When Ryan Wolitzer was looking to buy an apartment in Miami Beach late last year, several beachfront properties caught his eye. All were two-bedroom homes in high-end buildings with amenities aplenty and featured glass walls, high ceilings and an abundance of natural light. But only The Continuum, in the city’s South of Fifth district, came with a gift: a membership to Residence Yacht Club, a private club that offers excursions on luxury yachts ranging from a day in south Florida to a month around the Caribbean. Residents receive heavily discounted charters on upscale boats that have premier finishes and are stocked with top shelf spirits and wine. Mr. Wolitzer, 25, who works for a sports agency, was sold.
“The access to high-end yachts swayed my decision to buy at The Continuum and is an incentive that I take full advantage of,” Mr. Wolitzer said. “It’s huge, especially in my business when I am dealing with high-profile sports players, to be able to give them access to these incredible boats where they experience great service. I know that they’ll be well taken care of.”
Freebies and perks for homeowners such as a private club membership are a mainstay in the world of luxury real estate and intended to entice prospective buyers to sign on the dotted line.
According to Jonathan Miller, the president and chief executive of the real estate appraisal and consulting firm Miller Samuel, they’re primarily a domestic phenomenon.
In the U.S. residential real estate market, gifts are offered by both developers who want to move apartments in their swanky buildings and individuals selling their homes. They range from modest to over-the-top, Mr. Miller said, and are more prevalent when the market is soft.
“When sales lag, freebies increase in a bid to incentivize buyers,” he said. “These days, sales are slowing, and inventory is rising after two years of being the opposite, which suggests that we may see more of them going forward.”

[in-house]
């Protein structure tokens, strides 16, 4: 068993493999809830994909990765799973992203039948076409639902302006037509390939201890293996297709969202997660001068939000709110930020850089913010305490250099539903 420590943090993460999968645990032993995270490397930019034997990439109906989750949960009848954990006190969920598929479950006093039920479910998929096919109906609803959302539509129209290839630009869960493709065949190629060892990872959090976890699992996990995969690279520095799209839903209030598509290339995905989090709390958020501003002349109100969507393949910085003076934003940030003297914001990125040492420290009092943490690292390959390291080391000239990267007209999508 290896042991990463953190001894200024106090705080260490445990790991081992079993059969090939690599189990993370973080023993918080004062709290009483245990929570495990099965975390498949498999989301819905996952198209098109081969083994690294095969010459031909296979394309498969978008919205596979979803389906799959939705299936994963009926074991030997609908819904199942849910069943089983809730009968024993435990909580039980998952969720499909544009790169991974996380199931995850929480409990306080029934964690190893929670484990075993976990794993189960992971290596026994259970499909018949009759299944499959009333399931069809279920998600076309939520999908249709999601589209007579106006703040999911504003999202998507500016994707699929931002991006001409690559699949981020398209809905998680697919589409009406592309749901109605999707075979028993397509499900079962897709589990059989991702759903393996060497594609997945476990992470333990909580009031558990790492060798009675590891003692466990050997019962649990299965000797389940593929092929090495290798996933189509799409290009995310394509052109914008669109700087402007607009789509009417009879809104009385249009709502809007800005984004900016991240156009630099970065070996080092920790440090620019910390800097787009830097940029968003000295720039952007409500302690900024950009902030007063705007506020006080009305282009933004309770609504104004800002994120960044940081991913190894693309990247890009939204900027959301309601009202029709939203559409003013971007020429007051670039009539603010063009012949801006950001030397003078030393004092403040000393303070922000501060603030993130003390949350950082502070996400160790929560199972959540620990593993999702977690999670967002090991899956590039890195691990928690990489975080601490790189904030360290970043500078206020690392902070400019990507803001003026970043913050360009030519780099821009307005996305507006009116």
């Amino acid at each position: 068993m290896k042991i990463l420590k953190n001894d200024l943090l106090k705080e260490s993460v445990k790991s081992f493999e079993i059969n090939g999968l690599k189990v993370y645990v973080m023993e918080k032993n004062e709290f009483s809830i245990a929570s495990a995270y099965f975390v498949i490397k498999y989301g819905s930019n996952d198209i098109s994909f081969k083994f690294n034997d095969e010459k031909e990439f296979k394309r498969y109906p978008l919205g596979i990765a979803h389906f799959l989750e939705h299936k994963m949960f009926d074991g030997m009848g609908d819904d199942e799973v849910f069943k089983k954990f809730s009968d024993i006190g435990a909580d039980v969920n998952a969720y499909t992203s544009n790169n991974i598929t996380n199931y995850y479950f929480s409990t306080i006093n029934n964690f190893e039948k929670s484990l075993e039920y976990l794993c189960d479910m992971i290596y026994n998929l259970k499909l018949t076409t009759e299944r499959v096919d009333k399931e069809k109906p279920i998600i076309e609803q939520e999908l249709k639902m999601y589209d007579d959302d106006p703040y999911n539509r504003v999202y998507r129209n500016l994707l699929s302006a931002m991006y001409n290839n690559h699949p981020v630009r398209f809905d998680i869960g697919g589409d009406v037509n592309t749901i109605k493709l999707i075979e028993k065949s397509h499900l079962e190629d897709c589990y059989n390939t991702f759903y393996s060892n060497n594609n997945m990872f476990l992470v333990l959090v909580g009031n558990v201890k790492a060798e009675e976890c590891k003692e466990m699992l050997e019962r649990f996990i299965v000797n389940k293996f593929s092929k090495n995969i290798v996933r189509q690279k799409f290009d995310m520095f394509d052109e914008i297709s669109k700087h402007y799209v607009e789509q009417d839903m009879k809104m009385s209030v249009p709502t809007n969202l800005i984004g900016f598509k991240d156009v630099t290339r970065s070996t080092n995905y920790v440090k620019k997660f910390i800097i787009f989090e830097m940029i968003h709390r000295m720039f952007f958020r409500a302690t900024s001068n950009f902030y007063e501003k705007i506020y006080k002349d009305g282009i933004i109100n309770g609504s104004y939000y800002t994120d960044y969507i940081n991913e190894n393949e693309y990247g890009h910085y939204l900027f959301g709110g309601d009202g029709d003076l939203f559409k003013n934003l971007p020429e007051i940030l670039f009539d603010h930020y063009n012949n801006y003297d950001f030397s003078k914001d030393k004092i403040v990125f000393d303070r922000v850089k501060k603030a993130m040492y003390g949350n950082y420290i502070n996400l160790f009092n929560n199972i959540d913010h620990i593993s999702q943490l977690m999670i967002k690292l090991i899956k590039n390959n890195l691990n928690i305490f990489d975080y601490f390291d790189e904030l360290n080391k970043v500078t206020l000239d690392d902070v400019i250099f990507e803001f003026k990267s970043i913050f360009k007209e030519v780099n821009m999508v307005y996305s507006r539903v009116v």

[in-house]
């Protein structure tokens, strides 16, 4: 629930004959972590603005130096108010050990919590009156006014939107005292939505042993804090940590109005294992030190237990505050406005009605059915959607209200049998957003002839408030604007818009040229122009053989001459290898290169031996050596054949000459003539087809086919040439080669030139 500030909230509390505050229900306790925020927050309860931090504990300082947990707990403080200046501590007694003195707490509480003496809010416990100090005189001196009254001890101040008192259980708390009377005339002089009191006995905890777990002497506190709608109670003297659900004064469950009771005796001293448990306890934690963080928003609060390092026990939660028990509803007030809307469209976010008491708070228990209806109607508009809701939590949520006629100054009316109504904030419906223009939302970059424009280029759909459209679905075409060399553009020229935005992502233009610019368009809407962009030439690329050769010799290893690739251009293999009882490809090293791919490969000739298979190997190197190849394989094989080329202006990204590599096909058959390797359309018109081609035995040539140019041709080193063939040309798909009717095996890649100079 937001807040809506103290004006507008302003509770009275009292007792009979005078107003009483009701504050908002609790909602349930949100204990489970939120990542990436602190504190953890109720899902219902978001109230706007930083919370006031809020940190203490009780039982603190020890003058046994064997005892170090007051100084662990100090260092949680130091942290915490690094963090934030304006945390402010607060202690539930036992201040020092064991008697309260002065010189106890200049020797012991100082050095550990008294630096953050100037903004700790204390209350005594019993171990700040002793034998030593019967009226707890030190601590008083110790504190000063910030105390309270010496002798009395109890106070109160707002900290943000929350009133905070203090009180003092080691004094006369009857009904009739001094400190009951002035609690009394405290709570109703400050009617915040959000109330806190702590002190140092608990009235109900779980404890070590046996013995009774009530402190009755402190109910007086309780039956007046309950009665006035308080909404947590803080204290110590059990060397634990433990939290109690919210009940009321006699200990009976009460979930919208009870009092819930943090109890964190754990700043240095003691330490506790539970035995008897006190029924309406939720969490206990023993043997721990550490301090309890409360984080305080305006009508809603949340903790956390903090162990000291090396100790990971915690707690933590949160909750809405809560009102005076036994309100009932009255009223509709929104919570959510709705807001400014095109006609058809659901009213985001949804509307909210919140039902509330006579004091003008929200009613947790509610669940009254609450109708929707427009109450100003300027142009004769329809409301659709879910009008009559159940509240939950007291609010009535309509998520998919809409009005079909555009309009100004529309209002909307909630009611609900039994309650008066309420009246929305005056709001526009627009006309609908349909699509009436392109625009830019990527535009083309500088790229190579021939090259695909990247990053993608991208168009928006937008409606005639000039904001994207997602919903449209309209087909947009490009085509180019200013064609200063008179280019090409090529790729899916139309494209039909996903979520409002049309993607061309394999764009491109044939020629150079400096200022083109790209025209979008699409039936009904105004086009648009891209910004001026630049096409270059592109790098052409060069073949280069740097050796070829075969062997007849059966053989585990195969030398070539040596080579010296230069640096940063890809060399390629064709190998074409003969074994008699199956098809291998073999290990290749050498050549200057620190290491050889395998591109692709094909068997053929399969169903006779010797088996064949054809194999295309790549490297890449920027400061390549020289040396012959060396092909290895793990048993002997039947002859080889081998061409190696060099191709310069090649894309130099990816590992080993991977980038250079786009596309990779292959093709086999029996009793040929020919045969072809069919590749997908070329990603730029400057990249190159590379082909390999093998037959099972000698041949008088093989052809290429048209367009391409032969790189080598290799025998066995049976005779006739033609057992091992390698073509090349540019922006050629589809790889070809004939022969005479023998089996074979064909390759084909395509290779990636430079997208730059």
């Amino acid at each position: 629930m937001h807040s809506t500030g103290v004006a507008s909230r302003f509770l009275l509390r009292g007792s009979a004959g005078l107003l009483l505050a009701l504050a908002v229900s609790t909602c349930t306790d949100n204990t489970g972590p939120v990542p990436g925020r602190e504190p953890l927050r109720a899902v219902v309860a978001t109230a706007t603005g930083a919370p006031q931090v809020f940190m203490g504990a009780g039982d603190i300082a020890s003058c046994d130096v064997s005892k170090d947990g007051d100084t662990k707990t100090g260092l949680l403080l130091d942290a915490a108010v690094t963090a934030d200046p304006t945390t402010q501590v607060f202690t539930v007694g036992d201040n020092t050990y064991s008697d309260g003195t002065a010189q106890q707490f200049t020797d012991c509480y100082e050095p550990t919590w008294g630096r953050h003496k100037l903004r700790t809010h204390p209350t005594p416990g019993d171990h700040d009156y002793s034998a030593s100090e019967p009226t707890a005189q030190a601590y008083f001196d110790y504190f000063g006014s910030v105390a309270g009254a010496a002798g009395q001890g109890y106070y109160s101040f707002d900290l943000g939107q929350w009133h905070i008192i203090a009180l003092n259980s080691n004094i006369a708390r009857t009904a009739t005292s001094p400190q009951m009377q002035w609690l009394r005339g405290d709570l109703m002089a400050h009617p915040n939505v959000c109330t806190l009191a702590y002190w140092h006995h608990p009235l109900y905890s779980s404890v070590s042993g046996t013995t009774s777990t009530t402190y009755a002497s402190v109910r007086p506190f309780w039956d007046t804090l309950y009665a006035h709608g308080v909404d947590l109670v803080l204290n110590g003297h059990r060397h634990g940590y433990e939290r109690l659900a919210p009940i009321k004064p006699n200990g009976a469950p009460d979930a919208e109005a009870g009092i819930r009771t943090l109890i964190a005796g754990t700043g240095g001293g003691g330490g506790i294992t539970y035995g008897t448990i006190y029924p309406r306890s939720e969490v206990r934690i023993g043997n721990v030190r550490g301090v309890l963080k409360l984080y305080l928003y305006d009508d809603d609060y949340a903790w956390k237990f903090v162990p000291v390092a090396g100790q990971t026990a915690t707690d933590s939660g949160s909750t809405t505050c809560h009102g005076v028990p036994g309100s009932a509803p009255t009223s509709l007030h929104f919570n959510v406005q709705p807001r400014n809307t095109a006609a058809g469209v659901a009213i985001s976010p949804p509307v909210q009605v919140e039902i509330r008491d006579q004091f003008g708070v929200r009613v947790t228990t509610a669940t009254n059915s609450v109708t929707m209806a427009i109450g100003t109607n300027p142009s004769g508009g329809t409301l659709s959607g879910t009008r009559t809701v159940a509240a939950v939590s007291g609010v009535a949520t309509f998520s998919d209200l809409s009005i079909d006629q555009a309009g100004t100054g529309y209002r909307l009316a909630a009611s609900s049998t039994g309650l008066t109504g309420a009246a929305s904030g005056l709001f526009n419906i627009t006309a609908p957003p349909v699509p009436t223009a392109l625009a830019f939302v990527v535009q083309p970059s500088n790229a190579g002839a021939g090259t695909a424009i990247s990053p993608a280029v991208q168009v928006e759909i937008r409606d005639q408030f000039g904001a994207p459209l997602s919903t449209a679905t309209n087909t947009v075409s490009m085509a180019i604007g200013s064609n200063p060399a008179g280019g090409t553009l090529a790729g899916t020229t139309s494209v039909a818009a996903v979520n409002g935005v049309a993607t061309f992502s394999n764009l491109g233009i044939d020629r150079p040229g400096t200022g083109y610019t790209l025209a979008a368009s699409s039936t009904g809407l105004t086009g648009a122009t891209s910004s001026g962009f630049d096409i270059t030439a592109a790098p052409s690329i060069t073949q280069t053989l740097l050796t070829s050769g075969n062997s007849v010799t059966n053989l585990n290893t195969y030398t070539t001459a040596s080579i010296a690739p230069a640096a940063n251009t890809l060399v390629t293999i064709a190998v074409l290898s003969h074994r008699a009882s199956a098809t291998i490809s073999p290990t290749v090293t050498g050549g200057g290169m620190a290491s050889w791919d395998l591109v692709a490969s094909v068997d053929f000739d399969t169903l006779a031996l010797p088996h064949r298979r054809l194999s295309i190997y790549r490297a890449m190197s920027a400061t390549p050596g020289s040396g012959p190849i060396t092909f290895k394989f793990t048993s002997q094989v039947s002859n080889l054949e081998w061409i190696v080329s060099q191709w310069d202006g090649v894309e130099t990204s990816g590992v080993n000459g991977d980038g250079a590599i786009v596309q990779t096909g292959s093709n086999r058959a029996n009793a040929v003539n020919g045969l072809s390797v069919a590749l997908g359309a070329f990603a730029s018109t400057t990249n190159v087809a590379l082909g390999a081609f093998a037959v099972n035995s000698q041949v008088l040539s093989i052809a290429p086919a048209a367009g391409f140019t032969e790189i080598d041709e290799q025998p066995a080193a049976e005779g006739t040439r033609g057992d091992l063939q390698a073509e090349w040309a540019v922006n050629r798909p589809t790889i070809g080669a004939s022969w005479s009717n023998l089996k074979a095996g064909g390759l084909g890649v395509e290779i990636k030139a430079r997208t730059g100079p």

Many of these extras are especially present in South Florida, Mr. Miller said, where the market is normalizing after the unprecedented boom it saw during the pandemic. “The frenzy in South Florida was intense compared with the rest of the country because it became a place where people wanted to live full time,” he said. “Now that the numbers are inching toward pre-pandemic levels, freebies could push wavering buyers over the finish line.”
Kelly Killoren Bensimon, a real estate salesperson for Douglas Elliman in Miami and New York, said that the gifts that she has encountered in her business include everything from yacht access and use of a summer house to magnums of pricey wine. “One person I know of who was selling a $5 million house in the Hamptons even threw in a free Mercedes 280SL,” she said. “They didn’t want to lower the price but were happy to sweeten the deal.”
A car, an Aston Martin to be exact, is also a lure at Aston Martin Residences in Miami’s Biscayne Bay. Buyers who bought one of the building’s 01 line apartments—a collection of 47 ocean-facing residences ranging in size from 3,500 to 3,900 square feet and $8.3 million to $9 million in price—had their choice of the DBX Miami Riverwalk Special Edition or the DB11 Miami Riverwalk Special Edition. The DBX is Aston Martin’s first SUV and retails for around $200,000. It may have helped propel sales given that all the apartments are sold out.
The $59 million triplex penthouse, meanwhile, is still up for grabs, and the buyer will receive a $3.2 million Aston Martin Vulcan track-only sports car, one of only 24 ever made.
Article Source: Mansion Global